Q: Do you think if political parties were more moderate women might be more politically active or have a better chance of being elected?

 A: I think women make it more moderate. I think women just don’t have confidence in themselves and that’s why they’re not running. The party doesn’t invite them. They’re not out there saying, ‘oh yeah we think you’d be a good candidate and we’d help you.’ So I think that’s a deterrent because they have to think that they want to do it on their own. They worry about the rhetoric of campaigning.

During a campaign you don’t hear good things about the people running on television. You hear about nasty things, and so they think I don’t want to do this. So they don’t take chances as much as men do. Men don’t even feel as though they have to be qualified to say, ‘I’m going to run for the U.S. Senate.’ A woman says ‘Let me see, I think I have to have ten PhD degrees.’ We expect too much of ourselves.

We need the help of other women and the organizations that you mentioned. They do make a difference. They say to women, “We’ll help to mentor you.” While then men have the old-boys network and automatically they say, “Oh yeah, we’ve got a vacancy and we’ve got a guy that can go in there. Joe, we play golf with him or we see him at the club.” But they don’t with women. So these organizations serve a function.

Q: Do you think having more women in politics will influence future legislation and America’s politics?

A: I predict there would be more working out solutions across the aisle. For instance, what you’ve seen in the Senate, they’ve got some big problems. You have Patty Murry and Suzanne Collins saying hey guys we could try to work something out, and I see pretty much the same thing happening on the House side.

There’s the Woman’s Caucus, they now call it the Congressional Policy Institute for Democrat and Republican Women. I’m on the board. They do a lot with bringing women together on things like health issues, women in the military and things like that.

Again, it’s working together and I think that is what women would do. They would look at issues and work together to get results, to get something accomplished. It takes a purpose. It takes a passion. It takes a plan. It takes a patience and perseverance. And I think they can do that. I don’t know whether we’re born with it or if it comes from our environment or not, but we tend to want to work it out.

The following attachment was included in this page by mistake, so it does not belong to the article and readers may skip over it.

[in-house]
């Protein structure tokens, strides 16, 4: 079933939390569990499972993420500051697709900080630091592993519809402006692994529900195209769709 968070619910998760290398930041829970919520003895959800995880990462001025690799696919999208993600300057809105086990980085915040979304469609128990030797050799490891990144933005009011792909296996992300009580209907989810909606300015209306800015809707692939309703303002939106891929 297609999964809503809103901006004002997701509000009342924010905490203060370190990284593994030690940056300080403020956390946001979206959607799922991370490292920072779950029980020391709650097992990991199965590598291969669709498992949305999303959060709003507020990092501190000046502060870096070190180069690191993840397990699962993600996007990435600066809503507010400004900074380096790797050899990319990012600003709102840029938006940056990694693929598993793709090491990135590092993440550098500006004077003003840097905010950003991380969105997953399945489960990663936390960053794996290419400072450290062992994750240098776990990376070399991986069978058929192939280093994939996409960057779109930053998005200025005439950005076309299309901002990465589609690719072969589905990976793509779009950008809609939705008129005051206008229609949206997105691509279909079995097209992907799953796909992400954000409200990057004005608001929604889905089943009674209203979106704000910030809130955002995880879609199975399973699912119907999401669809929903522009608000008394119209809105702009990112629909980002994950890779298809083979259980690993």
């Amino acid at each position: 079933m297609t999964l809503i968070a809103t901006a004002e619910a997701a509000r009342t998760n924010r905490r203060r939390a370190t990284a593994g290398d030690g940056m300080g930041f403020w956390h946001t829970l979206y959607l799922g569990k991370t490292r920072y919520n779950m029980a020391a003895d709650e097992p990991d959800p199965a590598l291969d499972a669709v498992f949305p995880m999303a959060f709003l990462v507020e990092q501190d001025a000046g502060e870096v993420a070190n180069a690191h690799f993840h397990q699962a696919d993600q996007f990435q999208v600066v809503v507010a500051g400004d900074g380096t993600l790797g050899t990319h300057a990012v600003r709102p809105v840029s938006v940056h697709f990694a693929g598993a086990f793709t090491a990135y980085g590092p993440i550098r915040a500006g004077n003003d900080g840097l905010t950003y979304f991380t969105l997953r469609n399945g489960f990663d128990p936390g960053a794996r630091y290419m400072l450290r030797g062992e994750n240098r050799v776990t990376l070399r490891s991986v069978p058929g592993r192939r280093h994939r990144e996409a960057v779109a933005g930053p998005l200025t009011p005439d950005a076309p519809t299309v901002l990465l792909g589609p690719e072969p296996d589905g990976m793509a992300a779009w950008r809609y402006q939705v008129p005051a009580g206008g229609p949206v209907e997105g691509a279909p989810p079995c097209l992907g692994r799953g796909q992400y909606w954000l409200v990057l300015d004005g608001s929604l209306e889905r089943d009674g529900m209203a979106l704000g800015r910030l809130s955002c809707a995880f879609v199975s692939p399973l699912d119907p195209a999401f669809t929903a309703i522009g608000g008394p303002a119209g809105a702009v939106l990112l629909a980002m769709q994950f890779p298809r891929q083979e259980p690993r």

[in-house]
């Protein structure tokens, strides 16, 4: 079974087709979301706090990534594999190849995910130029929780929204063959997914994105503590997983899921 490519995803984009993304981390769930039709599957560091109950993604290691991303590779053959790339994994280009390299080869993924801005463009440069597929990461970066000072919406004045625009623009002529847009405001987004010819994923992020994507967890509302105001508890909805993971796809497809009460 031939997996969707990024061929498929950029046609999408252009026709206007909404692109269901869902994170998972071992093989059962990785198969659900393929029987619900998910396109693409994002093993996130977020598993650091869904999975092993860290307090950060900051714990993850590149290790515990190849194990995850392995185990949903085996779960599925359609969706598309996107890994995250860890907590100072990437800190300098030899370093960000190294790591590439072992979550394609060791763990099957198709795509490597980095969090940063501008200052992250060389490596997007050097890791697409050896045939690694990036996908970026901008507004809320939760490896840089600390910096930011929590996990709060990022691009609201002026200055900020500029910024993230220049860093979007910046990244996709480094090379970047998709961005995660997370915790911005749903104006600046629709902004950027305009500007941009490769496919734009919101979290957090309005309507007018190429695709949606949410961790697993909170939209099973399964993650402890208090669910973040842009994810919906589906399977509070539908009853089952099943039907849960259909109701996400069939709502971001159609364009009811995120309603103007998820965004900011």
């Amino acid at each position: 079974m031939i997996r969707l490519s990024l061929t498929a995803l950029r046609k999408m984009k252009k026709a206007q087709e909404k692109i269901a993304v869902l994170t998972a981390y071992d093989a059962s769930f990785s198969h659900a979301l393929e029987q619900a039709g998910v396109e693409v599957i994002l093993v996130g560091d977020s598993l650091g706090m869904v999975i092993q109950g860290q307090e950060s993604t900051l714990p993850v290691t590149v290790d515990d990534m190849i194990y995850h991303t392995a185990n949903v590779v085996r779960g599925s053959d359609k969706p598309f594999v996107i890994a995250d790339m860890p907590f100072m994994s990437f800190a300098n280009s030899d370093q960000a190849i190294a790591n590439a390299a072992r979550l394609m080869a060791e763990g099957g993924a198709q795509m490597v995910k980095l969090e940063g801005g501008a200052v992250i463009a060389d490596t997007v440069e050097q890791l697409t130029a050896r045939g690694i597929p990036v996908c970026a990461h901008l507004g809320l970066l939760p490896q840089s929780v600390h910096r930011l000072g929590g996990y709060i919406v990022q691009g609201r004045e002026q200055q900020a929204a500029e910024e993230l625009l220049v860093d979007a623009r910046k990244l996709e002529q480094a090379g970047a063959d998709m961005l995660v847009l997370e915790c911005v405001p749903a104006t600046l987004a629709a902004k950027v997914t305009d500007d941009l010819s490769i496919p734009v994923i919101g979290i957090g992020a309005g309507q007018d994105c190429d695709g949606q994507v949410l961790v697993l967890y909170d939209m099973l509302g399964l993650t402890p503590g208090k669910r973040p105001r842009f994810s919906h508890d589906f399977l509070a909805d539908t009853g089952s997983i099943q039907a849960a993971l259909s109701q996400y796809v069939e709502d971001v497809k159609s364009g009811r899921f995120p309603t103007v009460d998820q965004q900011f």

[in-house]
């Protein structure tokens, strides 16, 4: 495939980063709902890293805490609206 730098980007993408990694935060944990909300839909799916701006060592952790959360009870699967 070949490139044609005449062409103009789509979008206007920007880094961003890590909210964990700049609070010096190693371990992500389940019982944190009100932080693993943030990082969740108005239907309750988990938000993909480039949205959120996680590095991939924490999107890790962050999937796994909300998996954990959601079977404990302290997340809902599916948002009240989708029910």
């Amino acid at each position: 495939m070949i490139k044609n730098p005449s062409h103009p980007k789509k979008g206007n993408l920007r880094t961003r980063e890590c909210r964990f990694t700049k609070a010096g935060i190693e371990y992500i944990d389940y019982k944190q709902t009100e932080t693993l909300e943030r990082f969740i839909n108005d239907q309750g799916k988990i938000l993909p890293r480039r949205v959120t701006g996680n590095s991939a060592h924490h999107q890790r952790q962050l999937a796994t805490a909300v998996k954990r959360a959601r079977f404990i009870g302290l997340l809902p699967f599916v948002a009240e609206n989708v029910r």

How To Become A Powerful Woman Leader

1. Just do it

“I say do it! Don’t sit back. Try it. Pull together some of your friends and allies and find out what’s available and have confidence in yourself. I say have confidence in yourself, take some chances. Not guts, no glory. And pull together some friends and go for it. Even if you don’t win, because you’ll learn the issues, because you then have to work on making sure you know what you’re running for. You can always learn as you go along too. And as I say, take chances, have confidence in yourself, and know that you can do it,” said Morella.

2. Listen

“Listen to other people. My personal feeling about men and women is that they should respect one another, and that they should listen, learn and lead. Not all members of Congress know each other, and I think when you know somebody you can disagree with them, but you’re more apt to listen to them and then you can work out solutions. And I think that’s an environment for getting things done,” said Morella.

How To Connect With Connie Morella

American University students can take her course GOVT-282 Intro to Women and Politics.

Email her at [email protected]

Mackenzie is a freshman Journalism and Political Science major at American University. She loves her record player, poetry and F. Scott Fitzgerald. Mackenzie is from a small town in California’s Central Valley and is learning how to survive in a big city.